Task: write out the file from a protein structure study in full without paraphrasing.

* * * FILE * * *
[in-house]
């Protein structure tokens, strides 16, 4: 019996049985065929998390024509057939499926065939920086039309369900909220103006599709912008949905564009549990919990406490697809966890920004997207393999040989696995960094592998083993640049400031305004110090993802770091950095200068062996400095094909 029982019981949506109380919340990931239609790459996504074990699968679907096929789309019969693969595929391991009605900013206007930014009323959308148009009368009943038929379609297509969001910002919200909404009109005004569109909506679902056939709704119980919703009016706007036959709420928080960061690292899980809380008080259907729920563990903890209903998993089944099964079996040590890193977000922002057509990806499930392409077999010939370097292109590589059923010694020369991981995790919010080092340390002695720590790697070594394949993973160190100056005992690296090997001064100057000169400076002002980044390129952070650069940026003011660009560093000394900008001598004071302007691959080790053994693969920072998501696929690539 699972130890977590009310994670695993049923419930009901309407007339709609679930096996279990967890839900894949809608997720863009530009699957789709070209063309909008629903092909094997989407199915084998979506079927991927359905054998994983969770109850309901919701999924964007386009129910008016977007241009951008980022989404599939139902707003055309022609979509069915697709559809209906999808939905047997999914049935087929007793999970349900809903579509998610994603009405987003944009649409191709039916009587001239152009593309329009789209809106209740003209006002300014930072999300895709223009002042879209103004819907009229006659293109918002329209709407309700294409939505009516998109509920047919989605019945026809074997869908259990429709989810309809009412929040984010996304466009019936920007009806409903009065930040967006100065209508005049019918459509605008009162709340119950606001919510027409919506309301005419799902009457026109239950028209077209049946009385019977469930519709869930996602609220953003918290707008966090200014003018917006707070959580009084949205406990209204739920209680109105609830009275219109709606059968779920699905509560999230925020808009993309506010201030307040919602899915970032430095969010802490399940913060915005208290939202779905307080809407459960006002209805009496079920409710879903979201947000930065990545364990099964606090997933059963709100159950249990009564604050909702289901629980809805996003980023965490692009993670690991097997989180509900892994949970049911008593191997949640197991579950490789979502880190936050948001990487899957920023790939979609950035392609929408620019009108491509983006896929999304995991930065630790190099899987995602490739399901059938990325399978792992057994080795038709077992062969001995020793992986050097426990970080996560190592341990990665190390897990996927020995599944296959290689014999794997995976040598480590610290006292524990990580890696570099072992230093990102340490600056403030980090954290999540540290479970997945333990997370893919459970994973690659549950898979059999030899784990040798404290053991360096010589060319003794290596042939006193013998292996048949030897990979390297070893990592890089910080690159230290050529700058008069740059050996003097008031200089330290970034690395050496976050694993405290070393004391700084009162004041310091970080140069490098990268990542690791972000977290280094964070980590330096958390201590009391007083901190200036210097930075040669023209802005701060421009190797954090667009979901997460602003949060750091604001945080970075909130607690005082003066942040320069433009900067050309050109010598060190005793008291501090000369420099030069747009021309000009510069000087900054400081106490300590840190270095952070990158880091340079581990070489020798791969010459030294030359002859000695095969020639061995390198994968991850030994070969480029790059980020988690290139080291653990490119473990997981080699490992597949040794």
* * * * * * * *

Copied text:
[in-house]
């Protein structure tokens, strides 16, 4: 019996049985065929998390024509057939499926065939920086039309369900909220103006599709912008949905564009549990919990406490697809966890920004997207393999040989696995960094592998083993640049400031305004110090993802770091950095200068062996400095094909 029982019981949506109380919340990931239609790459996504074990699968679907096929789309019969693969595929391991009605900013206007930014009323959308148009009368009943038929379609297509969001910002919200909404009109005004569109909506679902056939709704119980919703009016706007036959709420928080960061690292899980809380008080259907729920563990903890209903998993089944099964079996040590890193977000922002057509990806499930392409077999010939370097292109590589059923010694020369991981995790919010080092340390002695720590790697070594394949993973160190100056005992690296090997001064100057000169400076002002980044390129952070650069940026003011660009560093000394900008001598004071302007691959080790053994693969920072998501696929690539 699972130890977590009310994670695993049923419930009901309407007339709609679930096996279990967890839900894949809608997720863009530009699957789709070209063309909008629903092909094997989407199915084998979506079927991927359905054998994983969770109850309901919701999924964007386009129910008016977007241009951008980022989404599939139902707003055309022609979509069915697709559809209906999808939905047997999914049935087929007793999970349900809903579509998610994603009405987003944009649409191709039916009587001239152009593309329009789209809106209740003209006002300014930072999300895709223009002042879209103004819907009229006659293109918002329209709407309700294409939505009516998109509920047919989605019945026809074997869908259990429709989810309809009412929040984010996304466009019936920007009806409903009065930040967006100065209508005049019918459509605008009162709340119950606001919510027409919506309301005419799902009457026109239950028209077209049946009385019977469930519709869930996602609220953003918290707008966090200014003018917006707070959580009084949205406990209204739920209680109105609830009275219109709606059968779920699905509560999230925020808009993309506010201030307040919602899915970032430095969010802490399940913060915005208290939202779905307080809407459960006002209805009496079920409710879903979201947000930065990545364990099964606090997933059963709100159950249990009564604050909702289901629980809805996003980023965490692009993670690991097997989180509900892994949970049911008593191997949640197991579950490789979502880190936050948001990487899957920023790939979609950035392609929408620019009108491509983006896929999304995991930065630790190099899987995602490739399901059938990325399978792992057994080795038709077992062969001995020793992986050097426990970080996560190592341990990665190390897990996927020995599944296959290689014999794997995976040598480590610290006292524990990580890696570099072992230093990102340490600056403030980090954290999540540290479970997945333990997370893919459970994973690659549950898979059999030899784990040798404290053991360096010589060319003794290596042939006193013998292996048949030897990979390297070893990592890089910080690159230290050529700058008069740059050996003097008031200089330290970034690395050496976050694993405290070393004391700084009162004041310091970080140069490098990268990542690791972000977290280094964070980590330096958390201590009391007083901190200036210097930075040669023209802005701060421009190797954090667009979901997460602003949060750091604001945080970075909130607690005082003066942040320069433009900067050309050109010598060190005793008291501090000369420099030069747009021309000009510069000087900054400081106490300590840190270095952070990158880091340079581990070489020798791969010459030294030359002859000695095969020639061995390198994968991850030994070969480029790059980020988690290139080291653990490119473990997981080699490992597949040794």